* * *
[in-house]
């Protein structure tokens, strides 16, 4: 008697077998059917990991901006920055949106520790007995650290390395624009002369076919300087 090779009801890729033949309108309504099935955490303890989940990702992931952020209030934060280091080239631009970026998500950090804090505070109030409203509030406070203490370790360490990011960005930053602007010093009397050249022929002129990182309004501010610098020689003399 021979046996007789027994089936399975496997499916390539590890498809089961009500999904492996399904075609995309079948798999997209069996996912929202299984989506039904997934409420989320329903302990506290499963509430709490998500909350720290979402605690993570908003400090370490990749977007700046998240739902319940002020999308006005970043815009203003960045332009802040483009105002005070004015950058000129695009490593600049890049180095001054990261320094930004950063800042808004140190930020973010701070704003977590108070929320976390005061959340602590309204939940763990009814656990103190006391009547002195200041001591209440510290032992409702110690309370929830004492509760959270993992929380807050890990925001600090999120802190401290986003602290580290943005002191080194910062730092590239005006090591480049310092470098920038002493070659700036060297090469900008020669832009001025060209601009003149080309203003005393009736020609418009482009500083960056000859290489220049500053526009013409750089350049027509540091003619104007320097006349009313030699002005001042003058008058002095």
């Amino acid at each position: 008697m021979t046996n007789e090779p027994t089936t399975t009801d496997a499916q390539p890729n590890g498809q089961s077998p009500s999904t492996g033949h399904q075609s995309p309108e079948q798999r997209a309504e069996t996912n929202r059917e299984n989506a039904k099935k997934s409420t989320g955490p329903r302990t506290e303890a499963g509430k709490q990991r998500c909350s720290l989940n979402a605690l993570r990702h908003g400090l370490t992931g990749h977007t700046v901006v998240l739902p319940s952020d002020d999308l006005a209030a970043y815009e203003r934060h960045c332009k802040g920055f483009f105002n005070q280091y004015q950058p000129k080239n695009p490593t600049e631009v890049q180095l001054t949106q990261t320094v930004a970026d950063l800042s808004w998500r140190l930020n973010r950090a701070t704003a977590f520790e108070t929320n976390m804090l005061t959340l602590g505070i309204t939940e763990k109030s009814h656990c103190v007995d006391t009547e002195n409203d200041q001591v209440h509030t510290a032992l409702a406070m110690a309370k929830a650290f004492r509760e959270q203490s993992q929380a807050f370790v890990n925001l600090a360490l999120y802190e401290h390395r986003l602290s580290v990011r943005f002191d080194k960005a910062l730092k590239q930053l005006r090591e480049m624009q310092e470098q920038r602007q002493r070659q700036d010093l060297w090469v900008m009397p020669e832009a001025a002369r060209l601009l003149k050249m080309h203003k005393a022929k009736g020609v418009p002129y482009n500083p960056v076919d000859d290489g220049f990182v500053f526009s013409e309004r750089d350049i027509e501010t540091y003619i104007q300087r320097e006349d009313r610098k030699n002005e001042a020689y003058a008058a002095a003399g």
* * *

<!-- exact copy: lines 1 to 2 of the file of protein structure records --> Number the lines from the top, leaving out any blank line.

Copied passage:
[in-house]
């Protein structure tokens, strides 16, 4: 008697077998059917990991901006920055949106520790007995650290390395624009002369076919300087 090779009801890729033949309108309504099935955490303890989940990702992931952020209030934060280091080239631009970026998500950090804090505070109030409203509030406070203490370790360490990011960005930053602007010093009397050249022929002129990182309004501010610098020689003399 021979046996007789027994089936399975496997499916390539590890498809089961009500999904492996399904075609995309079948798999997209069996996912929202299984989506039904997934409420989320329903302990506290499963509430709490998500909350720290979402605690993570908003400090370490990749977007700046998240739902319940002020999308006005970043815009203003960045332009802040483009105002005070004015950058000129695009490593600049890049180095001054990261320094930004950063800042808004140190930020973010701070704003977590108070929320976390005061959340602590309204939940763990009814656990103190006391009547002195200041001591209440510290032992409702110690309370929830004492509760959270993992929380807050890990925001600090999120802190401290986003602290580290943005002191080194910062730092590239005006090591480049310092470098920038002493070659700036060297090469900008020669832009001025060209601009003149080309203003005393009736020609418009482009500083960056000859290489220049500053526009013409750089350049027509540091003619104007320097006349009313030699002005001042003058008058002095």